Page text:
How to Say “I Love You” in Italian

How to Say I Love You in Italian
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In the Italian language, degrees of affection matter. Despite the reputation Italians have garnered as passionate people, the language makes distinctions between romantic and familial love that are important to understand. If you trust Google translate to give you a straightforward interpretation of how to say “I love you” in Italian to English, you’ll miss all the lovely, fascinating nuance. And buy yourself a little embarrassment into the bargain.

As a romantic language, there are plenty of affectionate Italian sayings that run the gamut from cheesy to cute. Below you’ll find a deep dive into some of the most popular ways to say “I love you” in Italian accompanied by the social cues and niceties you should observe for each phrase.

1. Ti amo is “I love you” in Italian

Ask a translation engine to give you the phrase “I love you” in Italian, and it’ll point you towards ti amo. There’s just one tiny problem. This Italian phrase is specifically used to reflect romantic love for a significant other such as a spouse or fiancee. Ti amo implies lots of commitment and a level of intimacy that, like Parmigiano Reggiano, should never be thrown around casually in the Italian language. However, use it correctly as part of a couple, and you’ll definitely be rewarded.

2. Ti voglio bene is an Italian phrase for close friends and family

The close bonds siblings, parents, and other family members have for one another is no less significant than romantic devotion. Italians have their own expression for this kind of familial love, and it’s Ti voglio bene. Translated literally, ti voglio bene  means “I want you well” which may not make much sense to an English speaker but is intended to communicate you care deeply for someone in a platonic way.

3. Add enthusiasm with molto or tanto

If ti amo doesn’t feel passionate enough, you can bump up the intensity by adding molto or tanto. For Italian speakers, it’s the equivalent of saying, “I love you lots” or “I love you very much.” If you’re not quite ready for that sort of intensity in your relationship, you can also opt for mi piaci molto which is “I like you lots.”

4. Sono innamorato (innamorata) di te is “I’m in love with you” in Italian

This Italian saying is for a specific kind of adoration, the kind that comes when you fall in love. Take the plunge and express your adoration with sono innamorato (innamorata) di te (“I’m in love with you”). If this particular phrase doesn’t strike the right mood, there are some variations of such as sono attratto/a da te (“I’m attracted to you”) or sono pazzo/a di te (“I’m crazy about you”).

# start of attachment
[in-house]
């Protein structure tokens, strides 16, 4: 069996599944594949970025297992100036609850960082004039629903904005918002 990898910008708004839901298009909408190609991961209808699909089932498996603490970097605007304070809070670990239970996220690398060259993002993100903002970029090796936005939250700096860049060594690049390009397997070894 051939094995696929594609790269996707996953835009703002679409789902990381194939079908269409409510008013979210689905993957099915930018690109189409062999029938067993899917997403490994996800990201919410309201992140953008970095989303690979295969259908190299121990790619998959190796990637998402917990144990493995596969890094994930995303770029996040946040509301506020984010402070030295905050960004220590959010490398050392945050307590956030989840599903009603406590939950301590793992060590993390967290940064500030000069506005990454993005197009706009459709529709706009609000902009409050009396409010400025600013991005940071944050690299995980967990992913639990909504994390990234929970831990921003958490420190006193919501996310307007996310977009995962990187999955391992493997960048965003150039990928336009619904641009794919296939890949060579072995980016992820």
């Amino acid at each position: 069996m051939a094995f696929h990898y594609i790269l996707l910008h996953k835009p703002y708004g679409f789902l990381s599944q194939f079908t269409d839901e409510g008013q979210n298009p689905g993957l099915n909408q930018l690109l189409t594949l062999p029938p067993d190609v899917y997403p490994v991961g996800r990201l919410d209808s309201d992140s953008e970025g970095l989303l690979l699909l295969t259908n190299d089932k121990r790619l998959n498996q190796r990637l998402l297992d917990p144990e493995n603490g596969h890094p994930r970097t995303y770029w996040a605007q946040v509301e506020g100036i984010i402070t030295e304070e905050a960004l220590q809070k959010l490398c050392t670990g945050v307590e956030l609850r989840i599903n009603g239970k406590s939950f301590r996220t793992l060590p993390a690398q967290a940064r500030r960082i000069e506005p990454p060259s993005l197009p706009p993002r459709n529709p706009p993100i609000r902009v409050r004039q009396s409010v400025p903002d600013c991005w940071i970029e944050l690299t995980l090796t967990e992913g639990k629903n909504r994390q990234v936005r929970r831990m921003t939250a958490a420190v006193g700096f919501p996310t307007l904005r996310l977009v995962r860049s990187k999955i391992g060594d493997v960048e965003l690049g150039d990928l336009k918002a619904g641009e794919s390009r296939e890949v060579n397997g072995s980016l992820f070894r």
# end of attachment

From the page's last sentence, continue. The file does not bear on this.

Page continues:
5. Sei il mio tesoro is an Italian saying to treasure

The  Italian phrase  Sei il mio tesoro means “You’re my treasure,” and while it might sound a bit strange to your ears, it makes perfect sense to Italians. It’s a phrase that implies you cherish someone and is often used between parents and children or an older married couple, who understand the value of spending a lifetime together.

6. Amore mio is an Italian phrase with a playful side

The Italian phrase amore mio literally translates to “my love” and can be used as a term of endearment between sweethearts. However, it’s also commonplace as a playful expression exchanged between close friends or even children.

How do you express love in Italian?

There are more ways to express love than tossing a few Italian phrases around. Italians are family-focused people who engage in cheek kissing and embrace public displays of affection. While you may not want to jump right into grandiose public gestures with your beloved that make you uncomfortable, learning how to participate in the Italian custom of cheek kissing or il bacetto is a good place to start.

What is the meaning of bellissimo?

You may hear bellissimo, the Italian word for beautiful, bandied about quite a bit even towards strangers in the street. It’s intended as a gesture of politeness, specifically towards women, to complement their beauty. Beauty is a critical tenet of Italian culture and while the body positivity movement and feminism continue to gain traction in the region, Italians struggle with a history that has celebrated appearances. 

Want to expand your expressions of love? Check out our video playlist to learn how to say “I love you” in 5 more languages.

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